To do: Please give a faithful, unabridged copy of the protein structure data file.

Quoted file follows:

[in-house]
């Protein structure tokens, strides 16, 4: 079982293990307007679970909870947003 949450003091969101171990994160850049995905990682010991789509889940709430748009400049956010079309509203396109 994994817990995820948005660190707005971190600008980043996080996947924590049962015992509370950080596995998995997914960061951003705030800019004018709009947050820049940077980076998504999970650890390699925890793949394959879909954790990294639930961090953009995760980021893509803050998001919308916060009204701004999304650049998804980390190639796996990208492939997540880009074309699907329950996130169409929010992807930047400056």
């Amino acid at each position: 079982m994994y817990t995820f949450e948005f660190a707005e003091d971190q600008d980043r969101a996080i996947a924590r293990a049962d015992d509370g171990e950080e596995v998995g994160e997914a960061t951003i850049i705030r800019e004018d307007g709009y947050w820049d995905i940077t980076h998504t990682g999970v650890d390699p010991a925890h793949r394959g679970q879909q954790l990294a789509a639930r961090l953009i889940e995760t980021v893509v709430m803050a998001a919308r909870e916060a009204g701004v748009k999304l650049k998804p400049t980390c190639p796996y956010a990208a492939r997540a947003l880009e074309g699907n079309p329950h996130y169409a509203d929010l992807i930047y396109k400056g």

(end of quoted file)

[in-house]
């Protein structure tokens, strides 16, 4: 079982293990307007679970909870947003 949450003091969101171990994160850049995905990682010991789509889940709430748009400049956010079309509203396109 994994817990995820948005660190707005971190600008980043996080996947924590049962015992509370950080596995998995997914960061951003705030800019004018709009947050820049940077980076998504999970650890390699925890793949394959879909954790990294639930961090953009995760980021893509803050998001919308916060009204701004999304650049998804980390190639796996990208492939997540880009074309699907329950996130169409929010992807930047400056």
């Amino acid at each position: 079982m994994y817990t995820f949450e948005f660190a707005e003091d971190q600008d980043r969101a996080i996947a924590r293990a049962d015992d509370g171990e950080e596995v998995g994160e997914a960061t951003i850049i705030r800019e004018d307007g709009y947050w820049d995905i940077t980076h998504t990682g999970v650890d390699p010991a925890h793949r394959g679970q879909q954790l990294a789509a639930r961090l953009i889940e995760t980021v893509v709430m803050a998001a919308r909870e916060a009204g701004v748009k999304l650049k998804p400049t980390c190639p796996y956010a990208a492939r997540a947003l880009e074309g699907n079309p329950h996130y169409a509203d929010l992807i930047y396109k400056g």